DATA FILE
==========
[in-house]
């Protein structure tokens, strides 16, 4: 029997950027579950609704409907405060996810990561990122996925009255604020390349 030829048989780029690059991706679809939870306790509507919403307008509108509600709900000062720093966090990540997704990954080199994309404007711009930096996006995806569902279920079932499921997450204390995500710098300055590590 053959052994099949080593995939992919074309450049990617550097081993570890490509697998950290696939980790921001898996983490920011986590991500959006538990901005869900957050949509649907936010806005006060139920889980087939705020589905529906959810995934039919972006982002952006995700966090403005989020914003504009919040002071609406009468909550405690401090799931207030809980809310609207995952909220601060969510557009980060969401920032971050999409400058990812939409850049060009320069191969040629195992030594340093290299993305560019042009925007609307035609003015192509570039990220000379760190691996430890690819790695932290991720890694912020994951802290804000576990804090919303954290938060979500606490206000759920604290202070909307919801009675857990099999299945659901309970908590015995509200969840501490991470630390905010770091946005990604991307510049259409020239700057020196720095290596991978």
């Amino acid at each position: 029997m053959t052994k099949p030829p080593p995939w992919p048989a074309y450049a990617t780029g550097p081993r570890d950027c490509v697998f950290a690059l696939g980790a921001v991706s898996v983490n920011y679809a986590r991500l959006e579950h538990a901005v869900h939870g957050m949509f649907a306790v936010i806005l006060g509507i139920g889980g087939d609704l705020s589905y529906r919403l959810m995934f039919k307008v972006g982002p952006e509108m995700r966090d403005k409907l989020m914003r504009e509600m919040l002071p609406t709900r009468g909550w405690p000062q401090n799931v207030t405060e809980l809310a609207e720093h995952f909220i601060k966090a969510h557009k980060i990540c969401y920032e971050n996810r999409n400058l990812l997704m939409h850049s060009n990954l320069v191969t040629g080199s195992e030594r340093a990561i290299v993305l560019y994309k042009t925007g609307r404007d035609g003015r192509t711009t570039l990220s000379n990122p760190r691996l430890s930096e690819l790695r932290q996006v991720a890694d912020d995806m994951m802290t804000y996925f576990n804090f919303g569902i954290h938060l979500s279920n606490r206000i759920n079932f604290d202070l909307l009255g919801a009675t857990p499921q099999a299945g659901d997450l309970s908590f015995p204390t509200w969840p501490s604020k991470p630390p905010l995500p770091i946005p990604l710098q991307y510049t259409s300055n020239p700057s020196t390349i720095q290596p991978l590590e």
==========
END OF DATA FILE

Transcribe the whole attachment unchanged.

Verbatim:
[in-house]
């Protein structure tokens, strides 16, 4: 029997950027579950609704409907405060996810990561990122996925009255604020390349 030829048989780029690059991706679809939870306790509507919403307008509108509600709900000062720093966090990540997704990954080199994309404007711009930096996006995806569902279920079932499921997450204390995500710098300055590590 053959052994099949080593995939992919074309450049990617550097081993570890490509697998950290696939980790921001898996983490920011986590991500959006538990901005869900957050949509649907936010806005006060139920889980087939705020589905529906959810995934039919972006982002952006995700966090403005989020914003504009919040002071609406009468909550405690401090799931207030809980809310609207995952909220601060969510557009980060969401920032971050999409400058990812939409850049060009320069191969040629195992030594340093290299993305560019042009925007609307035609003015192509570039990220000379760190691996430890690819790695932290991720890694912020994951802290804000576990804090919303954290938060979500606490206000759920604290202070909307919801009675857990099999299945659901309970908590015995509200969840501490991470630390905010770091946005990604991307510049259409020239700057020196720095290596991978």
């Amino acid at each position: 029997m053959t052994k099949p030829p080593p995939w992919p048989a074309y450049a990617t780029g550097p081993r570890d950027c490509v697998f950290a690059l696939g980790a921001v991706s898996v983490n920011y679809a986590r991500l959006e579950h538990a901005v869900h939870g957050m949509f649907a306790v936010i806005l006060g509507i139920g889980g087939d609704l705020s589905y529906r919403l959810m995934f039919k307008v972006g982002p952006e509108m995700r966090d403005k409907l989020m914003r504009e509600m919040l002071p609406t709900r009468g909550w405690p000062q401090n799931v207030t405060e809980l809310a609207e720093h995952f909220i601060k966090a969510h557009k980060i990540c969401y920032e971050n996810r999409n400058l990812l997704m939409h850049s060009n990954l320069v191969t040629g080199s195992e030594r340093a990561i290299v993305l560019y994309k042009t925007g609307r404007d035609g003015r192509t711009t570039l990220s000379n990122p760190r691996l430890s930096e690819l790695r932290q996006v991720a890694d912020d995806m994951m802290t804000y996925f576990n804090f919303g569902i954290h938060l979500s279920n606490r206000i759920n079932f604290d202070l909307l009255g919801a009675t857990p499921q099999a299945g659901d997450l309970s908590f015995p204390t509200w969840p501490s604020k991470p630390p905010l995500p770091i946005p990604l710098q991307y510049t259409s300055n020239p700057s020196t390349i720095q290596p991978l590590e």